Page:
Brown wants to raise California public retirement age to 67, but workers tell lawmakers that's not a great idea

California Gov. Jerry Brown announces his public employee pension reform plan October 27, 2011 at the State Capitol in Sacramento.
California Gov. Jerry Brown announces his public employee pension reform plan October 27, 2011 at the State Capitol in Sacramento.
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State lawmakers heard testimony Tuesday on Gov. Jerry Brown’s plan to raise the retirement age of most new public workers from 55 to 67.

The hike is just part of his larger proposal to reduce billions of dollars of unfunded pension liabilities that state and local governments face. But critics of the plan say the higher retirement age will simply increase other government costs.

Waste-water operator Ruben Rodriguez told members of the joint Conference Committee on Public Employee Pensions that there’s a reason to keep retirement ages low.

"Digging a ditch, hooking up equipment is something I just can’t see someone doing until the age of 67," he said.

Rodriguez represents a union of 600 blue collar workers at the East Bay Municipal Utilities District in the San Francisco Bay Area. The longer people stay on the job, he says, the more likely they are to get hurt.

"We’re going to see an uptick in our workman’s compensation claims," argued Rodriguez. "There’s no doubt about that — and also [see an uptick in] the disability retirements."

Ann Boynton with the California Public Employees' Retirement System told lawmakers the higher retirement age makes disability a better deal for injured public safety workers than sticking with a desk job until retirement.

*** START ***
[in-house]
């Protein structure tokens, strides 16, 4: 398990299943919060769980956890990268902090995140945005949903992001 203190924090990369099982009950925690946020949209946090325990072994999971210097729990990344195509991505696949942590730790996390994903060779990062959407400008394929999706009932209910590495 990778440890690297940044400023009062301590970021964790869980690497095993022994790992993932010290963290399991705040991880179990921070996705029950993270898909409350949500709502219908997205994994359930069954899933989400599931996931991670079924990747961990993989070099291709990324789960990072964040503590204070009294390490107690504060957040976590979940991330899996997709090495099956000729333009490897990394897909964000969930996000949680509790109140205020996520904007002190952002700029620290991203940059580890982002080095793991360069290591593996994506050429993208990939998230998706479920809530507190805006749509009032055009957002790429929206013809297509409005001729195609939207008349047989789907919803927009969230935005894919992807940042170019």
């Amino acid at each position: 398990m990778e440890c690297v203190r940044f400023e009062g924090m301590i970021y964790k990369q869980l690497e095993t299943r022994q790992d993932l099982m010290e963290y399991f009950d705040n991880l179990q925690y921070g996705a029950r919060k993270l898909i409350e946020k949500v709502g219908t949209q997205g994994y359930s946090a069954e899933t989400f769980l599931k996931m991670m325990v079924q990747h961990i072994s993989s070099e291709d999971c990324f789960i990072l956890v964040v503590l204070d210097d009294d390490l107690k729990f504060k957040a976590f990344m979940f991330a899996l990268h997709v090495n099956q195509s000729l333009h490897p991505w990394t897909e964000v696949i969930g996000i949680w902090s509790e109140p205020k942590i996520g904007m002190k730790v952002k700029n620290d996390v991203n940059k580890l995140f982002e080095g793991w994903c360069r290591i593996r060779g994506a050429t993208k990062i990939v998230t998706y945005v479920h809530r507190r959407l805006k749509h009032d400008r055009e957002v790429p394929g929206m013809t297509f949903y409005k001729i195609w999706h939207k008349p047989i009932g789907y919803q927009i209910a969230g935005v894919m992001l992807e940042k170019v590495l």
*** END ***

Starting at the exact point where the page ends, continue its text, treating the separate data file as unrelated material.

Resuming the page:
"Ultimately," she said, "a safety employee will have to choose to work in a less demanding job until 57 to receive a 50 percent salary replacement or retire immediately and receive the same benefit amount."

Ed Derman with the California State Teachers Retirement System says older workers also tend to use more medical care. Derman predicts higher health care insurance costs for school districts, "particularly if you consider the fact that those people who are working longer are probably displacing employees that are significantly younger."

No one at the hearing testified in support of the governor’s pension plan. Gov. Brown presented a broad outline to the committee back in December.

Last week, Republican lawmakers introduced legislation to enact it. Republican state Senator Mimi Walters of Orange County wanted to know when the committee would take that up.

"If we’re serious about solving our pension crisis and the governor’s put forward a plan, don’t you think this committee should hear what his plan is and have a chance for us to look at it?" she asked.

State Democratic leaders say they support pension reform, but they’re going to take a couple more months before they respond to the governor’s proposal.